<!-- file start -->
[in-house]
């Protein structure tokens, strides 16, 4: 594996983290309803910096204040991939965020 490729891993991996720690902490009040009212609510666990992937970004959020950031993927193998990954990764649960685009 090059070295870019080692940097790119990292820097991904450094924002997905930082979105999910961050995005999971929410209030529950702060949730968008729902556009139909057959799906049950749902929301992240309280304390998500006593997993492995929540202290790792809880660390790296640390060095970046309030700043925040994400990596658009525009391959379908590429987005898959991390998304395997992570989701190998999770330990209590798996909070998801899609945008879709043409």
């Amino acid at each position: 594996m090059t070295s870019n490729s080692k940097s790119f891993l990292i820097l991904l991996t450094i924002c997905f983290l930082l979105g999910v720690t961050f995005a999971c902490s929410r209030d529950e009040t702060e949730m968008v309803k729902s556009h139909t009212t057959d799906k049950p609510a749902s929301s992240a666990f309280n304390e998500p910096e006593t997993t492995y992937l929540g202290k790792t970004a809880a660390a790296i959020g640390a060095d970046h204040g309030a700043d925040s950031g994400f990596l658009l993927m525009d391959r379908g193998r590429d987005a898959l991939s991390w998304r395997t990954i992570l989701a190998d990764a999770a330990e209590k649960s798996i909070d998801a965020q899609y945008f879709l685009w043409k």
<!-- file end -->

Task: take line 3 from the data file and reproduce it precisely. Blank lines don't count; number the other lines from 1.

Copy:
């Amino acid at each position: 594996m090059t070295s870019n490729s080692k940097s790119f891993l990292i820097l991904l991996t450094i924002c997905f983290l930082l979105g999910v720690t961050f995005a999971c902490s929410r209030d529950e009040t702060e949730m968008v309803k729902s556009h139909t009212t057959d799906k049950p609510a749902s929301s992240a666990f309280n304390e998500p910096e006593t997993t492995y992937l929540g202290k790792t970004a809880a660390a790296i959020g640390a060095d970046h204040g309030a700043d925040s950031g994400f990596l658009l993927m525009d391959r379908g193998r590429d987005a898959l991939s991390w998304r395997t990954i992570l989701a190998d990764a999770a330990e209590k649960s798996i909070d998801a965020q899609y945008f879709l685009w043409k």